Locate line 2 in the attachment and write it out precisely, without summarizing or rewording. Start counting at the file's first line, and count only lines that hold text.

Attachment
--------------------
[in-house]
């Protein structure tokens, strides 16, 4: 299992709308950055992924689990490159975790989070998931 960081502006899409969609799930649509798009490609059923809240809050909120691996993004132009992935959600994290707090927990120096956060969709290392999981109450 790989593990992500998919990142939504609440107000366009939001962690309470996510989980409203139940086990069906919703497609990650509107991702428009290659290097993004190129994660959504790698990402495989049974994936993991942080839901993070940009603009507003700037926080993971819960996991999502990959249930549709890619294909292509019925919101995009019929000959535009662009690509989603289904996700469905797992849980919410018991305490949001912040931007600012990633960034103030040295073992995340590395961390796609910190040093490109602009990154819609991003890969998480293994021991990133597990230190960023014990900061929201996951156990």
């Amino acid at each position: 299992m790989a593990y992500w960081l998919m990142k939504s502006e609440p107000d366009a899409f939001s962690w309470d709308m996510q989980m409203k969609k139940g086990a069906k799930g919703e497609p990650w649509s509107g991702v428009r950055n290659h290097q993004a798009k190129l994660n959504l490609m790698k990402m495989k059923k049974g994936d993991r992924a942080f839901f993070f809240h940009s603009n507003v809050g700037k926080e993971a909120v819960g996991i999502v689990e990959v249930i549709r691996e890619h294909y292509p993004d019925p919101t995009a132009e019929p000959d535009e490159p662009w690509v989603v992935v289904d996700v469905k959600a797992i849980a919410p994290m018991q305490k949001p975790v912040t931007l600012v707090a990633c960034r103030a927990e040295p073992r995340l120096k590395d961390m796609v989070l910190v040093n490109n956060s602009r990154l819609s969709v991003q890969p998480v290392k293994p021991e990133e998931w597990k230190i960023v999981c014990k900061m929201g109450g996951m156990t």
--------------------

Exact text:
């Protein structure tokens, strides 16, 4: 299992709308950055992924689990490159975790989070998931 960081502006899409969609799930649509798009490609059923809240809050909120691996993004132009992935959600994290707090927990120096956060969709290392999981109450 790989593990992500998919990142939504609440107000366009939001962690309470996510989980409203139940086990069906919703497609990650509107991702428009290659290097993004190129994660959504790698990402495989049974994936993991942080839901993070940009603009507003700037926080993971819960996991999502990959249930549709890619294909292509019925919101995009019929000959535009662009690509989603289904996700469905797992849980919410018991305490949001912040931007600012990633960034103030040295073992995340590395961390796609910190040093490109602009990154819609991003890969998480293994021991990133597990230190960023014990900061929201996951156990």